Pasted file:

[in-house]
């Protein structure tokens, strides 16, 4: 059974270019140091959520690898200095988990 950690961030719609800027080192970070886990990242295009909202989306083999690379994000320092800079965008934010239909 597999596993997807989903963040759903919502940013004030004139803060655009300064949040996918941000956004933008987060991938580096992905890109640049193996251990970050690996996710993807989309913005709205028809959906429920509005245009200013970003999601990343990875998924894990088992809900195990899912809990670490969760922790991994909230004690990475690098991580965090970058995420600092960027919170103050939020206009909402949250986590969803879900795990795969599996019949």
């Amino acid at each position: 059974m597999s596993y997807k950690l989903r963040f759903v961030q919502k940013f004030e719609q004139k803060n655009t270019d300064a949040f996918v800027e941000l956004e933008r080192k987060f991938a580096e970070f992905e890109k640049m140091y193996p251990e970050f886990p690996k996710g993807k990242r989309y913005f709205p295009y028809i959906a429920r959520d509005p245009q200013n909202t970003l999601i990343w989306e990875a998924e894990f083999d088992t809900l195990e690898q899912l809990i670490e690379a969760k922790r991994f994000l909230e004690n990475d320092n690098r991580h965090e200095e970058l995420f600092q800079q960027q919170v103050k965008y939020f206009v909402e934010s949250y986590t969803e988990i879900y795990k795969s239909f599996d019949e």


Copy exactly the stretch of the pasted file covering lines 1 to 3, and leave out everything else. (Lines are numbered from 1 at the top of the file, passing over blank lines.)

[in-house]
């Protein structure tokens, strides 16, 4: 059974270019140091959520690898200095988990 950690961030719609800027080192970070886990990242295009909202989306083999690379994000320092800079965008934010239909 597999596993997807989903963040759903919502940013004030004139803060655009300064949040996918941000956004933008987060991938580096992905890109640049193996251990970050690996996710993807989309913005709205028809959906429920509005245009200013970003999601990343990875998924894990088992809900195990899912809990670490969760922790991994909230004690990475690098991580965090970058995420600092960027919170103050939020206009909402949250986590969803879900795990795969599996019949």
């Amino acid at each position: 059974m597999s596993y997807k950690l989903r963040f759903v961030q919502k940013f004030e719609q004139k803060n655009t270019d300064a949040f996918v800027e941000l956004e933008r080192k987060f991938a580096e970070f992905e890109k640049m140091y193996p251990e970050f886990p690996k996710g993807k990242r989309y913005f709205p295009y028809i959906a429920r959520d509005p245009q200013n909202t970003l999601i990343w989306e990875a998924e894990f083999d088992t809900l195990e690898q899912l809990i670490e690379a969760k922790r991994f994000l909230e004690n990475d320092n690098r991580h965090e200095e970058l995420f600092q800079q960027q919170v103050k965008y939020f206009v909402e934010s949250y986590t969803e988990i879900y795990k795969s239909f599996d019949e």